In the the late 19th and early 20th century, when Japan's modernization was well underway, Japanese readers acquired a taste for a certain kind of monster: the twisted almost-human, bearing a grudge and wreaking havoc on the unsuspecting and upright citizens around them. Critics have long seen a connection here, and in "Monstrous Humans" Miri Nakamura, associate professor of East Asian Studies at Wesleyan University, offers a new take on this idea, arguing that these "modern monsters" were not throwbacks to Japan's premodern past but rather distorted reflections of the newly imported ideals of modernity itself.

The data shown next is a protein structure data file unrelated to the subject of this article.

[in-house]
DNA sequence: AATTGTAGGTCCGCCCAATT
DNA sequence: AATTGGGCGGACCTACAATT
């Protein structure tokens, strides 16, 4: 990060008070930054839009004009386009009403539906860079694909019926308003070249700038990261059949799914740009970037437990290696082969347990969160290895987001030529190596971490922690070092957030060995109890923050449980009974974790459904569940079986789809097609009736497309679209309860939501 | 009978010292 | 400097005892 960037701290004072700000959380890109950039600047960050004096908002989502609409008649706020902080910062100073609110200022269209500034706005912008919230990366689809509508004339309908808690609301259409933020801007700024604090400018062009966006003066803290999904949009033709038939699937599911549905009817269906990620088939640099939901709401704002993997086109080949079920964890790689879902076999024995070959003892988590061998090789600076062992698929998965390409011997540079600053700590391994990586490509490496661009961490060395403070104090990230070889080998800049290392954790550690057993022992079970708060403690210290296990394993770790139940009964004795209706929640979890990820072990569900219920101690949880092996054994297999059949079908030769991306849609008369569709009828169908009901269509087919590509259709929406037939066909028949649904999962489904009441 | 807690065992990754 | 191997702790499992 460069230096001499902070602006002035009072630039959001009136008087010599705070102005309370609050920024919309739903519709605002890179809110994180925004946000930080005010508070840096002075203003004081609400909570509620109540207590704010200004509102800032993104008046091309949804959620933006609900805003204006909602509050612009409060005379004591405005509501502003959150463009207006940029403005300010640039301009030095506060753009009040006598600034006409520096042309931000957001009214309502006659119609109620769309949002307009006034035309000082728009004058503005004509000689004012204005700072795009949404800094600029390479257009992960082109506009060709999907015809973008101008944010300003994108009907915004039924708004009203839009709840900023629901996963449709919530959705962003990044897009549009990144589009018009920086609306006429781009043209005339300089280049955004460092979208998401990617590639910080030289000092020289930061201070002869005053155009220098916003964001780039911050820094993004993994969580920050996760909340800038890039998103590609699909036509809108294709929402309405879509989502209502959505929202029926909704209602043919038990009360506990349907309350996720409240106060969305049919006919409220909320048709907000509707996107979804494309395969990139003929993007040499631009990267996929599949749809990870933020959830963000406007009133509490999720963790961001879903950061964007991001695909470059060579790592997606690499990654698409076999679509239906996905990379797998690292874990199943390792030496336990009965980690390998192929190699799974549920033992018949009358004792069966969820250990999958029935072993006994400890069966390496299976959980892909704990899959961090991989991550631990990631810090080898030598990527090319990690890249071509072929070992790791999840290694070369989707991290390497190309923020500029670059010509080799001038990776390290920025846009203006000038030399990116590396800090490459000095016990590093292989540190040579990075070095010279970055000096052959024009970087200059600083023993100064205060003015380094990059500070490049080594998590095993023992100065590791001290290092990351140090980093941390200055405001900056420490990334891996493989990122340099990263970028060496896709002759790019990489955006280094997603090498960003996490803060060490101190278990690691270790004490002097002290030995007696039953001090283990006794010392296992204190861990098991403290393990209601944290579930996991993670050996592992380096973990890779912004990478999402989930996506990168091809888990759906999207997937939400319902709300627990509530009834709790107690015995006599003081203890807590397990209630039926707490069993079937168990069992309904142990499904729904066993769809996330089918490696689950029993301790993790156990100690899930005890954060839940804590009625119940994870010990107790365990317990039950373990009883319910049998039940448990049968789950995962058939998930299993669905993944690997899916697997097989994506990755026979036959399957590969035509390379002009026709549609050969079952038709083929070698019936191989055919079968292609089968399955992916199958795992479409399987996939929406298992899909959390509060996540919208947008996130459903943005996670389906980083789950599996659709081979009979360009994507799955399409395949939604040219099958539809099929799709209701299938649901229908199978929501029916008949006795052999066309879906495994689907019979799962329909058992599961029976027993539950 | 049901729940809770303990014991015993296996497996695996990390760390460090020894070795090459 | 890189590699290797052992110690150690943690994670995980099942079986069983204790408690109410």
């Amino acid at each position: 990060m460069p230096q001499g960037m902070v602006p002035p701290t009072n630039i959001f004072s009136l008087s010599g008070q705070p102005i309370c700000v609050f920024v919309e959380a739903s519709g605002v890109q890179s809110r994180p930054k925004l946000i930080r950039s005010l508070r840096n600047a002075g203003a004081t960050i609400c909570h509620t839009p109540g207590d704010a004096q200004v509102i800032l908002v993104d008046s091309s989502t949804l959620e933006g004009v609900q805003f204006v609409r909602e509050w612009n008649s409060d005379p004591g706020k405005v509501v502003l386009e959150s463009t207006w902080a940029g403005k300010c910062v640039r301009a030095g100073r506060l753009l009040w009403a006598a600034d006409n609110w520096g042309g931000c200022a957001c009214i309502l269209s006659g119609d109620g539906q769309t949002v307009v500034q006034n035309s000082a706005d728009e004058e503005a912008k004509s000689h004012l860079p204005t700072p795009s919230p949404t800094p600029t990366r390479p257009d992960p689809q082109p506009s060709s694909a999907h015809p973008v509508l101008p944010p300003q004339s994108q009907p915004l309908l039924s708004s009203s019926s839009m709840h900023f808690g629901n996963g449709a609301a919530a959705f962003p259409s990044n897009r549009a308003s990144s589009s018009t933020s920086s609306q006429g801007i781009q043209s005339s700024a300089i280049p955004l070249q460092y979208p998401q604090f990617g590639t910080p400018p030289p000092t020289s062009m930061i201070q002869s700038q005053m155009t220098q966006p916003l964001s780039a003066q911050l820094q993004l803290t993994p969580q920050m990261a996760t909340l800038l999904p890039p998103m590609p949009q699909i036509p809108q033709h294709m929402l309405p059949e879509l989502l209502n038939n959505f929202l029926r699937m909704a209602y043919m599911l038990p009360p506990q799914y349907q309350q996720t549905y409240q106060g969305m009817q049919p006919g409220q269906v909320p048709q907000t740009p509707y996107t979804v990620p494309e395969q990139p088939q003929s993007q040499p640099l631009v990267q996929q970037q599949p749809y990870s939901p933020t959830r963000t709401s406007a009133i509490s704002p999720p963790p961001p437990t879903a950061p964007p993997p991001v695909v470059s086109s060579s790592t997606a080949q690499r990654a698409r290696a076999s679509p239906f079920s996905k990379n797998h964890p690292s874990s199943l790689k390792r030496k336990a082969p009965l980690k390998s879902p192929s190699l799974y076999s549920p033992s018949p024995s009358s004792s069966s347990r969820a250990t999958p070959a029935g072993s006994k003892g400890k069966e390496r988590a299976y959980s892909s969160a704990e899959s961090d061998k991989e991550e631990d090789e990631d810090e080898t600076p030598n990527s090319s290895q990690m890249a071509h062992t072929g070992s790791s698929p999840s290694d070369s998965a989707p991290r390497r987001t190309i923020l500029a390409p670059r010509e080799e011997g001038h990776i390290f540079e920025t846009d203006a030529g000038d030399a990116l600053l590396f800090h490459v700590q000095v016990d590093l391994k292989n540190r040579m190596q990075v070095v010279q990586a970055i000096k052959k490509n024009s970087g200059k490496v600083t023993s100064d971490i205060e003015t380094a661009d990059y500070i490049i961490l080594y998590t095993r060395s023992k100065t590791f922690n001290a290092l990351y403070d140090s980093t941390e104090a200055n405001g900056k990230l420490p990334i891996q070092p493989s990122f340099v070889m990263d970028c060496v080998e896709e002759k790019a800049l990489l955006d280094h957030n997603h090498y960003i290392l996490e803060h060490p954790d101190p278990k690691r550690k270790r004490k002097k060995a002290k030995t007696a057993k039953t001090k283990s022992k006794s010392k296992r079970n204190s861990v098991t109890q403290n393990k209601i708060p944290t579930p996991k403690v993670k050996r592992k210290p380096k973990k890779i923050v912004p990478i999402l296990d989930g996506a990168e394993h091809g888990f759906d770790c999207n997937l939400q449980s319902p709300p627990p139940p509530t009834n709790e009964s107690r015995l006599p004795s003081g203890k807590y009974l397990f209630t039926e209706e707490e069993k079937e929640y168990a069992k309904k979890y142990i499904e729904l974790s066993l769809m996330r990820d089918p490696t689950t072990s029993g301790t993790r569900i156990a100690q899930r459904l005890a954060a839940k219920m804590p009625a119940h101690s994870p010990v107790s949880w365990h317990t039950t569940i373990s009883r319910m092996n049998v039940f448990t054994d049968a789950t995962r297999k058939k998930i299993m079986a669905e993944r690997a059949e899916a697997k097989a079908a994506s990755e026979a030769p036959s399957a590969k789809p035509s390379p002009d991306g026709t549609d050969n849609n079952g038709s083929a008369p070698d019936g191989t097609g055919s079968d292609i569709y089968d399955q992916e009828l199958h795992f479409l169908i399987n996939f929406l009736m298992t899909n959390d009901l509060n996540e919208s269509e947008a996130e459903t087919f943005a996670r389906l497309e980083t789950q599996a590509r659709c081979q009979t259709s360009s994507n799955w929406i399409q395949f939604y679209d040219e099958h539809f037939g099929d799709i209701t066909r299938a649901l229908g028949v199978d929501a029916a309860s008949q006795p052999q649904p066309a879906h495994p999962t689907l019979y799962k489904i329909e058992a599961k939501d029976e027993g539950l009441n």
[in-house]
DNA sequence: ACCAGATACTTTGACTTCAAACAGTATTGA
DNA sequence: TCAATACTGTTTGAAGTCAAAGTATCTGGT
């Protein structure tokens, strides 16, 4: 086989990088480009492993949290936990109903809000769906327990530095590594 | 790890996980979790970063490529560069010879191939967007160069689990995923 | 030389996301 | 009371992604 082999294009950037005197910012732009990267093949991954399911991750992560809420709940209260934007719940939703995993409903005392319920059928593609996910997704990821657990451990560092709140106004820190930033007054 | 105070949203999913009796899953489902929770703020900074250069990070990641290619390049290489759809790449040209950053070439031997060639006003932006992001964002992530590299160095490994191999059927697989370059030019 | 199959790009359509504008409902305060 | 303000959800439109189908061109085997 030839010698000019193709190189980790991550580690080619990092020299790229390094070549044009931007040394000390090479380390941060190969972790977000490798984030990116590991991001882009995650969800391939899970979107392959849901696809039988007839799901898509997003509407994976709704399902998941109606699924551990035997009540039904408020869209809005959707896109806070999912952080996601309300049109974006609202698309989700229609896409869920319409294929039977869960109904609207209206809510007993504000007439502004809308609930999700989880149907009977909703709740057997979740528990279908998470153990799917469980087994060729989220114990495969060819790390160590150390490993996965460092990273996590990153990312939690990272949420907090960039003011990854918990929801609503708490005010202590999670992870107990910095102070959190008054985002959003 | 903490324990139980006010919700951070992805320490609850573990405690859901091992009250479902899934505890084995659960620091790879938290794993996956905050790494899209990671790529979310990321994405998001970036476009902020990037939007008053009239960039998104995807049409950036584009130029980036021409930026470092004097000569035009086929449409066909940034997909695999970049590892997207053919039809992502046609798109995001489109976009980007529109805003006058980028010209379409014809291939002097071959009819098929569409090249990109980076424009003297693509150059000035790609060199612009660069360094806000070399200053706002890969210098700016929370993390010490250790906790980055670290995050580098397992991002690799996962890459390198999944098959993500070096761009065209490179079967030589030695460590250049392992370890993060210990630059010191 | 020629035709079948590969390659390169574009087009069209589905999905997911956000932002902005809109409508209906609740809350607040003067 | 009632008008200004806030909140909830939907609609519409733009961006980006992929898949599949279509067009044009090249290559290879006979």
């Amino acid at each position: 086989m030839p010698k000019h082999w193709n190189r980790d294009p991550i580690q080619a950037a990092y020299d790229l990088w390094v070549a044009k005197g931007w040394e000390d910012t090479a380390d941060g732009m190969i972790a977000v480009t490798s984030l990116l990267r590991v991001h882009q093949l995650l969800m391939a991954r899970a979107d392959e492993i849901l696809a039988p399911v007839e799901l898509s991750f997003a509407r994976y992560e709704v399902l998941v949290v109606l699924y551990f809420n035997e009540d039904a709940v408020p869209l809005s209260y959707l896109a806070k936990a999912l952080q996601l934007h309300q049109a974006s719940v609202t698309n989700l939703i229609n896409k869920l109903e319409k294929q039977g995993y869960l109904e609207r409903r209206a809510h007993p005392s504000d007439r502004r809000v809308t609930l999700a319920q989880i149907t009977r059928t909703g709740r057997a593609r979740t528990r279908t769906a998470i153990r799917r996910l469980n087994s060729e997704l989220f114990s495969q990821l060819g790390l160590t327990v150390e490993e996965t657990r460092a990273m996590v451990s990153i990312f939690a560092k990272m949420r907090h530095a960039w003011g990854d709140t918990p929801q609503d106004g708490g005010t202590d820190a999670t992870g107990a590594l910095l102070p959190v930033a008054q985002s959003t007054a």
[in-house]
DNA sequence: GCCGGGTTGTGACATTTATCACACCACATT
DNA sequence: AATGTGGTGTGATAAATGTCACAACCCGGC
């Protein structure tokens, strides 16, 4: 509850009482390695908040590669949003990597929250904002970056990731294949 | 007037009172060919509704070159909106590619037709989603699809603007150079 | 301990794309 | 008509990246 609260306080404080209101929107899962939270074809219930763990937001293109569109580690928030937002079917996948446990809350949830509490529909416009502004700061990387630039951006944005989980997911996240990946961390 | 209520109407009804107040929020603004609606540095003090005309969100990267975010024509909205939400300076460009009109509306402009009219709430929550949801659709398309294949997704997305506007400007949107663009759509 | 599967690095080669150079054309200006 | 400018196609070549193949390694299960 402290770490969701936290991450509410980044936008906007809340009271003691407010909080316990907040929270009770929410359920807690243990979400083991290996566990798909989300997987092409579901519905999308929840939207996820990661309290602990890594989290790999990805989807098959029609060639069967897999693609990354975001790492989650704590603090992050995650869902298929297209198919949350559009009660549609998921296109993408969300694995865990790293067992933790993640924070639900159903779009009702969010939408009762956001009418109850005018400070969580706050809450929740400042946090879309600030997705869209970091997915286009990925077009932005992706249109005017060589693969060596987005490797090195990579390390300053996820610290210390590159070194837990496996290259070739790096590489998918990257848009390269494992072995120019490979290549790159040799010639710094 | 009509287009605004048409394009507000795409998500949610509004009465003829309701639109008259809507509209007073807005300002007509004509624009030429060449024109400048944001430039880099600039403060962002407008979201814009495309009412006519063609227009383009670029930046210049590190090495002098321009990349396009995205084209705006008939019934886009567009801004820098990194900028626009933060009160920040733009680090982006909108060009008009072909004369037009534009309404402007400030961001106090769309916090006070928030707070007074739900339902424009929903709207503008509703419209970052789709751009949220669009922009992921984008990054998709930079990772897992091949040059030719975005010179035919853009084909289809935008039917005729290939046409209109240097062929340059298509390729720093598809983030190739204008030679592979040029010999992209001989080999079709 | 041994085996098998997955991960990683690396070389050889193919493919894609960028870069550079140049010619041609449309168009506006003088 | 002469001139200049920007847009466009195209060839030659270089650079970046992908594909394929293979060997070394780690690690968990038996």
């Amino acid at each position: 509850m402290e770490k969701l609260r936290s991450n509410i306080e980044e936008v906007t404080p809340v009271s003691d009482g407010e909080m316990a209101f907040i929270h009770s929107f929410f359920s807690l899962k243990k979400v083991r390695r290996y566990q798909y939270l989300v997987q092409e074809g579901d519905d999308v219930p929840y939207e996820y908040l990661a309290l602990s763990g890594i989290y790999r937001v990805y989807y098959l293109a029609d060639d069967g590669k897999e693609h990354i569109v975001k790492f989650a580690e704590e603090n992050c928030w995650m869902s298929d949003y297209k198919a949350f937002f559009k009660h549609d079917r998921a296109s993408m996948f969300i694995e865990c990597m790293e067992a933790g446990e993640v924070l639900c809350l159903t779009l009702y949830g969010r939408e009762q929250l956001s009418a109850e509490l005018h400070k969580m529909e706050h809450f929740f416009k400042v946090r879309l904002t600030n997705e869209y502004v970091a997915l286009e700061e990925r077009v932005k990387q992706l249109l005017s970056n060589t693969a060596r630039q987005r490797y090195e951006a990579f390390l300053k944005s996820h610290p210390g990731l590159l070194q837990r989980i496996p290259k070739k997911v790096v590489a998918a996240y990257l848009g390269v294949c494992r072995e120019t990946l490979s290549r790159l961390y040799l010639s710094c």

Monstrous Bodies: The Rise of the Uncanny in Modern Japan, by Miri Nakamura
192 pages
Harvard University Press, Nonfiction.

Thus, Izumi Kyoka's "The Holy Man of Mount Koya" is reinterpreted as an allegory for contemporary attempts to reconstruct the Japanese body (and body politic) using modern medical science. The story's mysterious female antagonist, Nakamura argues, is a "modern other, not some remnant of a premodern or ahistorical world." Similarly, Yumeno Kyusaku's "Dogura Magura" is placed in the context of early Japanese psychology and cinema, with Nakamura finding a surprising point of connection between the two.

Some of Nakamura's arguments are less impressive: Nakamura's notion of the "colonial double," for example, feels superfluous, and the chapter on robots feels underdeveloped. But when the focus stays tight, the book offers thought-provoking new perspectives on a key moment in Japanese literary history.